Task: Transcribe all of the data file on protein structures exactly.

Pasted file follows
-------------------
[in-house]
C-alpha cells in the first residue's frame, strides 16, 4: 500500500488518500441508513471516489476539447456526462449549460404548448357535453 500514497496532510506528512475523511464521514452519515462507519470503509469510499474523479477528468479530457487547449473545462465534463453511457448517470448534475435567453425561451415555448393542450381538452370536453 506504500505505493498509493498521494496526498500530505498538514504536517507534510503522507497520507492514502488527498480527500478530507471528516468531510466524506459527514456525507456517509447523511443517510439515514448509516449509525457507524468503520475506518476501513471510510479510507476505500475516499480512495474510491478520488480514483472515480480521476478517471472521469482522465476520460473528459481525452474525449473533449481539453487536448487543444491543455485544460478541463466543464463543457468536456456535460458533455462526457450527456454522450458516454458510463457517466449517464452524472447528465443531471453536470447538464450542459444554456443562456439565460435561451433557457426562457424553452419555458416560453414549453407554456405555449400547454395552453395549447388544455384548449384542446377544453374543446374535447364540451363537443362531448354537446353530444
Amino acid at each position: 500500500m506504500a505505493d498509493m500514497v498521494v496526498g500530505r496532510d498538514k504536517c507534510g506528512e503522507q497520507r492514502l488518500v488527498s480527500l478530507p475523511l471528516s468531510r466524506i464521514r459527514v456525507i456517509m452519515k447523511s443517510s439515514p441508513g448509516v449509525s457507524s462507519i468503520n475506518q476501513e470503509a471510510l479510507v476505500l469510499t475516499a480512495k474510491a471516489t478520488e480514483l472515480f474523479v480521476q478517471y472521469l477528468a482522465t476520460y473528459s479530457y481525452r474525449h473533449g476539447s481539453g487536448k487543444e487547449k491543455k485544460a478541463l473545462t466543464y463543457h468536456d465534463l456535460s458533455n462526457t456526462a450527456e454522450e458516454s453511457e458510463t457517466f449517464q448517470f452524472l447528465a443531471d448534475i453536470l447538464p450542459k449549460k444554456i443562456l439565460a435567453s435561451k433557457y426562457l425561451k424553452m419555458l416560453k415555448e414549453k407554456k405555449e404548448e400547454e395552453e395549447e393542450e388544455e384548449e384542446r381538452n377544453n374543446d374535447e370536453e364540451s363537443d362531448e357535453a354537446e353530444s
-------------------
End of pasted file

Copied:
[in-house]
C-alpha cells in the first residue's frame, strides 16, 4: 500500500488518500441508513471516489476539447456526462449549460404548448357535453 500514497496532510506528512475523511464521514452519515462507519470503509469510499474523479477528468479530457487547449473545462465534463453511457448517470448534475435567453425561451415555448393542450381538452370536453 506504500505505493498509493498521494496526498500530505498538514504536517507534510503522507497520507492514502488527498480527500478530507471528516468531510466524506459527514456525507456517509447523511443517510439515514448509516449509525457507524468503520475506518476501513471510510479510507476505500475516499480512495474510491478520488480514483472515480480521476478517471472521469482522465476520460473528459481525452474525449473533449481539453487536448487543444491543455485544460478541463466543464463543457468536456456535460458533455462526457450527456454522450458516454458510463457517466449517464452524472447528465443531471453536470447538464450542459444554456443562456439565460435561451433557457426562457424553452419555458416560453414549453407554456405555449400547454395552453395549447388544455384548449384542446377544453374543446374535447364540451363537443362531448354537446353530444
Amino acid at each position: 500500500m506504500a505505493d498509493m500514497v498521494v496526498g500530505r496532510d498538514k504536517c507534510g506528512e503522507q497520507r492514502l488518500v488527498s480527500l478530507p475523511l471528516s468531510r466524506i464521514r459527514v456525507i456517509m452519515k447523511s443517510s439515514p441508513g448509516v449509525s457507524s462507519i468503520n475506518q476501513e470503509a471510510l479510507v476505500l469510499t475516499a480512495k474510491a471516489t478520488e480514483l472515480f474523479v480521476q478517471y472521469l477528468a482522465t476520460y473528459s479530457y481525452r474525449h473533449g476539447s481539453g487536448k487543444e487547449k491543455k485544460a478541463l473545462t466543464y463543457h468536456d465534463l456535460s458533455n462526457t456526462a450527456e454522450e458516454s453511457e458510463t457517466f449517464q448517470f452524472l447528465a443531471d448534475i453536470l447538464p450542459k449549460k444554456i443562456l439565460a435567453s435561451k433557457y426562457l425561451k424553452m419555458l416560453k415555448e414549453k407554456k405555449e404548448e400547454e395552453e395549447e393542450e388544455e384548449e384542446r381538452n377544453n374543446d374535447e370536453e364540451s363537443d362531448e357535453a354537446e353530444s